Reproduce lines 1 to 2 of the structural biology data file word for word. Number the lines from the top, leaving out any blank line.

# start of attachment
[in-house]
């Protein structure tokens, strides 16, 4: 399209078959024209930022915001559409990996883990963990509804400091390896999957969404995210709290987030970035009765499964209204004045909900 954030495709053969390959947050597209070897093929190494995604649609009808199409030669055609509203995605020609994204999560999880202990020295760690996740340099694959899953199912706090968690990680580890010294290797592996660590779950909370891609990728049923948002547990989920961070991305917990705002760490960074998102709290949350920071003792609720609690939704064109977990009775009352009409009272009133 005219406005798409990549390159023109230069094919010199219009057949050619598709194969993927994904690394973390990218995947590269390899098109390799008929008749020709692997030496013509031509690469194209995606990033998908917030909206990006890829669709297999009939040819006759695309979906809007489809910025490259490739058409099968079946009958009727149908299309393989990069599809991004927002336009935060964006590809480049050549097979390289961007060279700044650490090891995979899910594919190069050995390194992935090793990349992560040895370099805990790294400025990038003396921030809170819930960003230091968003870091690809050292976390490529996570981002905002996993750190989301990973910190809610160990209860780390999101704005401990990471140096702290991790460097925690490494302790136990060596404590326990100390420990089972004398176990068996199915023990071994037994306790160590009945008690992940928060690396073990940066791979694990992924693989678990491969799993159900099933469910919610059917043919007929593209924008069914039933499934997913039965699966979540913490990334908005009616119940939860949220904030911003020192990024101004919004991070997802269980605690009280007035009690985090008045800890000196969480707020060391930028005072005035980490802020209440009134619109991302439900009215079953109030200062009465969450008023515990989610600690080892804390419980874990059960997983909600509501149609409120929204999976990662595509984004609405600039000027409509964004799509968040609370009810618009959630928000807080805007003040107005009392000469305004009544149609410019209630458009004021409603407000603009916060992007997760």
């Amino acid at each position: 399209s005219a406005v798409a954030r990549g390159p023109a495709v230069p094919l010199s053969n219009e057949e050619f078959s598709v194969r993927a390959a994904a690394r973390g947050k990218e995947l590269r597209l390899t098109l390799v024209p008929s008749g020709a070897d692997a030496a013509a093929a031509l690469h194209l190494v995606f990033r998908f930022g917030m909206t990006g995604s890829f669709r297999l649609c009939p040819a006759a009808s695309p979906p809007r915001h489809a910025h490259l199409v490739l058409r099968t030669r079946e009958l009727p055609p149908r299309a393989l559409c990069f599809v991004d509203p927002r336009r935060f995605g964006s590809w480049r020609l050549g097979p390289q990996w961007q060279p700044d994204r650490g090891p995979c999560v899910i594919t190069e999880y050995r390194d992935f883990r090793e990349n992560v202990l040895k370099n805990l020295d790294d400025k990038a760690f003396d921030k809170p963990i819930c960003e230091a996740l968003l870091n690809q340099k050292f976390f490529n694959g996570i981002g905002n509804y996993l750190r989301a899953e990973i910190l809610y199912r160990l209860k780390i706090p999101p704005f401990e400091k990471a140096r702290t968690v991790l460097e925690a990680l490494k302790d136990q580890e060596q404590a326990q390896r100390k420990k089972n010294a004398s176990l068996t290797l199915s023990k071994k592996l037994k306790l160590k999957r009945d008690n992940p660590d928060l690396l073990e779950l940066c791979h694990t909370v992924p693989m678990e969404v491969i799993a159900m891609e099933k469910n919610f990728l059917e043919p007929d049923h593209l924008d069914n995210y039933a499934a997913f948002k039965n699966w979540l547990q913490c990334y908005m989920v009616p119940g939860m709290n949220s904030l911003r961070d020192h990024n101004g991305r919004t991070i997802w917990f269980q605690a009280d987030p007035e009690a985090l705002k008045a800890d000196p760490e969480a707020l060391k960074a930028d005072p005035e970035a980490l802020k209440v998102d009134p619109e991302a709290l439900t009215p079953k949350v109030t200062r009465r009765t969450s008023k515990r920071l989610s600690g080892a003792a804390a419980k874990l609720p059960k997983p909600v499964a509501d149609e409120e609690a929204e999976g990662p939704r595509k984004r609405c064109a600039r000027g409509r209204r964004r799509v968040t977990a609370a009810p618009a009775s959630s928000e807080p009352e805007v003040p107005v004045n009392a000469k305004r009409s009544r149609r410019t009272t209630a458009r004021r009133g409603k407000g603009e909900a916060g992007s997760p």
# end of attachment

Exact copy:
[in-house]
């Protein structure tokens, strides 16, 4: 399209078959024209930022915001559409990996883990963990509804400091390896999957969404995210709290987030970035009765499964209204004045909900 954030495709053969390959947050597209070897093929190494995604649609009808199409030669055609509203995605020609994204999560999880202990020295760690996740340099694959899953199912706090968690990680580890010294290797592996660590779950909370891609990728049923948002547990989920961070991305917990705002760490960074998102709290949350920071003792609720609690939704064109977990009775009352009409009272009133 005219406005798409990549390159023109230069094919010199219009057949050619598709194969993927994904690394973390990218995947590269390899098109390799008929008749020709692997030496013509031509690469194209995606990033998908917030909206990006890829669709297999009939040819006759695309979906809007489809910025490259490739058409099968079946009958009727149908299309393989990069599809991004927002336009935060964006590809480049050549097979390289961007060279700044650490090891995979899910594919190069050995390194992935090793990349992560040895370099805990790294400025990038003396921030809170819930960003230091968003870091690809050292976390490529996570981002905002996993750190989301990973910190809610160990209860780390999101704005401990990471140096702290991790460097925690490494302790136990060596404590326990100390420990089972004398176990068996199915023990071994037994306790160590009945008690992940928060690396073990940066791979694990992924693989678990491969799993159900099933469910919610059917043919007929593209924008069914039933499934997913039965699966979540913490990334908005009616119940939860949220904030911003020192990024101004919004991070997802269980605690009280007035009690985090008045800890000196969480707020060391930028005072005035980490802020209440009134619109991302439900009215079953109030200062009465969450008023515990989610600690080892804390419980874990059960997983909600509501149609409120929204999976990662595509984004609405600039000027409509964004799509968040609370009810618009959630928000807080805007003040107005009392000469305004009544149609410019209630458009004021409603407000603009916060992007997760």